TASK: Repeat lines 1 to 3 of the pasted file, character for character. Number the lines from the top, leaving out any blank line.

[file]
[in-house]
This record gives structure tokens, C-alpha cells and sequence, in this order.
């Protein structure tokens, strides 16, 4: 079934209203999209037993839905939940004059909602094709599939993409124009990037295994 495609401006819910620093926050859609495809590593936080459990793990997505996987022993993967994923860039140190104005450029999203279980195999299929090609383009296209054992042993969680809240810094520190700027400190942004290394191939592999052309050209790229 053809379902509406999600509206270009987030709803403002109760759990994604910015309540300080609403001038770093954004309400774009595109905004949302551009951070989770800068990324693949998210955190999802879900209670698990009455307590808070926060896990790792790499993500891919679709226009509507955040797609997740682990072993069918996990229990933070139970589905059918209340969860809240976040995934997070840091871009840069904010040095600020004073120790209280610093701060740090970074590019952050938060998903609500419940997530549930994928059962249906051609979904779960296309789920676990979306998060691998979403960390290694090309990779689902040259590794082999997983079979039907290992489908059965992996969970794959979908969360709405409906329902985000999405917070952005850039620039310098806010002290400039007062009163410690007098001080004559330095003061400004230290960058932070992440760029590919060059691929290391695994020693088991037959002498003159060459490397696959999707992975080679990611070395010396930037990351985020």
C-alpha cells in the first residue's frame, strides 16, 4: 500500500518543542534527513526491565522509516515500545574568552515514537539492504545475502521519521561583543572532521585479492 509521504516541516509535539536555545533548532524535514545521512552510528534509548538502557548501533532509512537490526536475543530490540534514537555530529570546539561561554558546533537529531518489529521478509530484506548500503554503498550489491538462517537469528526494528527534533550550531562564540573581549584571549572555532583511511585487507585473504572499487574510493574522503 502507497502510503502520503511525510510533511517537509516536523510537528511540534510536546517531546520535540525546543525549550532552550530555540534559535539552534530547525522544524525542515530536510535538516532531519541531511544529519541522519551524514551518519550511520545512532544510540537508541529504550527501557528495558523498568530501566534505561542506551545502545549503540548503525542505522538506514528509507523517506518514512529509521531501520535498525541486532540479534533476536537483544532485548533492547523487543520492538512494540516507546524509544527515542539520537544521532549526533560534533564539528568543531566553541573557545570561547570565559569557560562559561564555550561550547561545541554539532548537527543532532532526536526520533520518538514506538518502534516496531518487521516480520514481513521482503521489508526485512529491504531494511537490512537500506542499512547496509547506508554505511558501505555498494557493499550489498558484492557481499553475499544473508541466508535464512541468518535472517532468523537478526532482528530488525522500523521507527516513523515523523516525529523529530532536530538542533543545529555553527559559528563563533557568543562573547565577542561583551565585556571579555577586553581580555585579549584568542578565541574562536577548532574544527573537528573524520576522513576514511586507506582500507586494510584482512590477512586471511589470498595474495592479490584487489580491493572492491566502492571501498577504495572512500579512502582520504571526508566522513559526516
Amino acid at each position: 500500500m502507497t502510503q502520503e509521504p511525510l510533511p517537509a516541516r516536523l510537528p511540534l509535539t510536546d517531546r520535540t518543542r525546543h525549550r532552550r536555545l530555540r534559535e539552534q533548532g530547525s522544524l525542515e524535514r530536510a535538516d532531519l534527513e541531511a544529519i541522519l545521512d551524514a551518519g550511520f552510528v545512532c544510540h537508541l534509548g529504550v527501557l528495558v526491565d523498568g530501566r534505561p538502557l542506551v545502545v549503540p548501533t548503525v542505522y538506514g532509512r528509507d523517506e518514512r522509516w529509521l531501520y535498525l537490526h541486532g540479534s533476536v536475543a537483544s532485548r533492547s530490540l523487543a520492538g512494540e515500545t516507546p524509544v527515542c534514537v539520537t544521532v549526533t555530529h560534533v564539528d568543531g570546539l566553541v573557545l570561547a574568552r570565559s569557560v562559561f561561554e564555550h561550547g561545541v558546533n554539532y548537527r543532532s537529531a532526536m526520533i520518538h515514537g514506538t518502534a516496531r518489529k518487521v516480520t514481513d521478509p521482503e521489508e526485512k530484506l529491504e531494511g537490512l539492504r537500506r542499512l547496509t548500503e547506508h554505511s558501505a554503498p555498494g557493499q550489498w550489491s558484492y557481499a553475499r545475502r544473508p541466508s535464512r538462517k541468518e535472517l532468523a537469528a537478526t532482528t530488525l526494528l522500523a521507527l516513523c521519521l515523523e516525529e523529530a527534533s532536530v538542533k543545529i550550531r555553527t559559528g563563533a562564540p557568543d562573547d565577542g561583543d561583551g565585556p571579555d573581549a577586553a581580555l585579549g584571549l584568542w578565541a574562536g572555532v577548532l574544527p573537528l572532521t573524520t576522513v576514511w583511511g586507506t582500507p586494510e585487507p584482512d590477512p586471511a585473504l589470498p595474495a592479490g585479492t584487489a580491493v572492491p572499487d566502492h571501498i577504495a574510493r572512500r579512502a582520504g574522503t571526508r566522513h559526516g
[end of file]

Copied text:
[in-house]
This record gives structure tokens, C-alpha cells and sequence, in this order.
């Protein structure tokens, strides 16, 4: 079934209203999209037993839905939940004059909602094709599939993409124009990037295994 495609401006819910620093926050859609495809590593936080459990793990997505996987022993993967994923860039140190104005450029999203279980195999299929090609383009296209054992042993969680809240810094520190700027400190942004290394191939592999052309050209790229 053809379902509406999600509206270009987030709803403002109760759990994604910015309540300080609403001038770093954004309400774009595109905004949302551009951070989770800068990324693949998210955190999802879900209670698990009455307590808070926060896990790792790499993500891919679709226009509507955040797609997740682990072993069918996990229990933070139970589905059918209340969860809240976040995934997070840091871009840069904010040095600020004073120790209280610093701060740090970074590019952050938060998903609500419940997530549930994928059962249906051609979904779960296309789920676990979306998060691998979403960390290694090309990779689902040259590794082999997983079979039907290992489908059965992996969970794959979908969360709405409906329902985000999405917070952005850039620039310098806010002290400039007062009163410690007098001080004559330095003061400004230290960058932070992440760029590919060059691929290391695994020693088991037959002498003159060459490397696959999707992975080679990611070395010396930037990351985020």